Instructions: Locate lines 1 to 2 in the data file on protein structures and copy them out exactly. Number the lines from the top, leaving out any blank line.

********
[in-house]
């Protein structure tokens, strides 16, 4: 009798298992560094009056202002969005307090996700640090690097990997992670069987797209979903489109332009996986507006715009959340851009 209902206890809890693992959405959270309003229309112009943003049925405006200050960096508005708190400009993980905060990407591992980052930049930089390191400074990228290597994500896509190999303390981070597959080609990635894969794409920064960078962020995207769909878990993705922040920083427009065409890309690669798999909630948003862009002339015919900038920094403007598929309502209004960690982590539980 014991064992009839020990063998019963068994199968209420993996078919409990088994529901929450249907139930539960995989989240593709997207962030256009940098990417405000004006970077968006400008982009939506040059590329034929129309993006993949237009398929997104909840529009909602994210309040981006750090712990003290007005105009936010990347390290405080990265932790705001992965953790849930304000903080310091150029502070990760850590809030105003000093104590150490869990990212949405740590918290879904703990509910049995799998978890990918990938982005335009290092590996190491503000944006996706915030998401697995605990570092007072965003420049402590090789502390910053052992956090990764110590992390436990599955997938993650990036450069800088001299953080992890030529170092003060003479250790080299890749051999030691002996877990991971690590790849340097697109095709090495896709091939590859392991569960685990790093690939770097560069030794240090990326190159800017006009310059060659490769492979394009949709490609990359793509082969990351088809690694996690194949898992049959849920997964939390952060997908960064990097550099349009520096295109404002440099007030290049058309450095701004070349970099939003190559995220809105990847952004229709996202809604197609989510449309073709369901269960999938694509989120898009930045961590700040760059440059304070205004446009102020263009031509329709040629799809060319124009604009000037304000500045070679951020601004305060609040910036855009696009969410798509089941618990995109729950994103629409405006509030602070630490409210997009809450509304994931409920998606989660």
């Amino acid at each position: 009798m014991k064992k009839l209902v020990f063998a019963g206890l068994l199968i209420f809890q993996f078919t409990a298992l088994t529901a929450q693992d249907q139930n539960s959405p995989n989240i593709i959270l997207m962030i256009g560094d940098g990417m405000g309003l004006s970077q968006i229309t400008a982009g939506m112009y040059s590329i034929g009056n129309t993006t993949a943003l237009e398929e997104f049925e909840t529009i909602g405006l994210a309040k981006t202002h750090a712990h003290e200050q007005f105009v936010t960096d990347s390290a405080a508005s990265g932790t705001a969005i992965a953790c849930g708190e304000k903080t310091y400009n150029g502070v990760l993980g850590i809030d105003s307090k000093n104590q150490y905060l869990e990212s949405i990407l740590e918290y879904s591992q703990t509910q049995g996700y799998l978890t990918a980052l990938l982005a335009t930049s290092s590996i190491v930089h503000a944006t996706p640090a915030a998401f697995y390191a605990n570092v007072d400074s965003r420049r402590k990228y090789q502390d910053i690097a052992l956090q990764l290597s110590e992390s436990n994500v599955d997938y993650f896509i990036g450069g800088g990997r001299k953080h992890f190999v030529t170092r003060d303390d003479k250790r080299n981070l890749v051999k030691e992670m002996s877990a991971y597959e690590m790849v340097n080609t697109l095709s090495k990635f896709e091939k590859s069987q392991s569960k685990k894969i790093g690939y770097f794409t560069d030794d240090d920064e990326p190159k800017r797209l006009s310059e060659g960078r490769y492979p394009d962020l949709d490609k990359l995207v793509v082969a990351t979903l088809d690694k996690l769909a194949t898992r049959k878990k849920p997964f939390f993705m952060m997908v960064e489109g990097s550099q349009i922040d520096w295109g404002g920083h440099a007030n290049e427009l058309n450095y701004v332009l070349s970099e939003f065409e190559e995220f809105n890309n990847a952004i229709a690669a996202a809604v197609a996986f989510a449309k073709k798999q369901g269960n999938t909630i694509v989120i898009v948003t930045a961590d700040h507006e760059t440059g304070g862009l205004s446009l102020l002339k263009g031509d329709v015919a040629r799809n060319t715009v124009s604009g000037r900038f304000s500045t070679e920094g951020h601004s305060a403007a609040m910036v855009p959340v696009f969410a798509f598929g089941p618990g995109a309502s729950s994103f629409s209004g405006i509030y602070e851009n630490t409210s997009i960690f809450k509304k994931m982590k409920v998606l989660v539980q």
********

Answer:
[in-house]
């Protein structure tokens, strides 16, 4: 009798298992560094009056202002969005307090996700640090690097990997992670069987797209979903489109332009996986507006715009959340851009 209902206890809890693992959405959270309003229309112009943003049925405006200050960096508005708190400009993980905060990407591992980052930049930089390191400074990228290597994500896509190999303390981070597959080609990635894969794409920064960078962020995207769909878990993705922040920083427009065409890309690669798999909630948003862009002339015919900038920094403007598929309502209004960690982590539980 014991064992009839020990063998019963068994199968209420993996078919409990088994529901929450249907139930539960995989989240593709997207962030256009940098990417405000004006970077968006400008982009939506040059590329034929129309993006993949237009398929997104909840529009909602994210309040981006750090712990003290007005105009936010990347390290405080990265932790705001992965953790849930304000903080310091150029502070990760850590809030105003000093104590150490869990990212949405740590918290879904703990509910049995799998978890990918990938982005335009290092590996190491503000944006996706915030998401697995605990570092007072965003420049402590090789502390910053052992956090990764110590992390436990599955997938993650990036450069800088001299953080992890030529170092003060003479250790080299890749051999030691002996877990991971690590790849340097697109095709090495896709091939590859392991569960685990790093690939770097560069030794240090990326190159800017006009310059060659490769492979394009949709490609990359793509082969990351088809690694996690194949898992049959849920997964939390952060997908960064990097550099349009520096295109404002440099007030290049058309450095701004070349970099939003190559995220809105990847952004229709996202809604197609989510449309073709369901269960999938694509989120898009930045961590700040760059440059304070205004446009102020263009031509329709040629799809060319124009604009000037304000500045070679951020601004305060609040910036855009696009969410798509089941618990995109729950994103629409405006509030602070630490409210997009809450509304994931409920998606989660």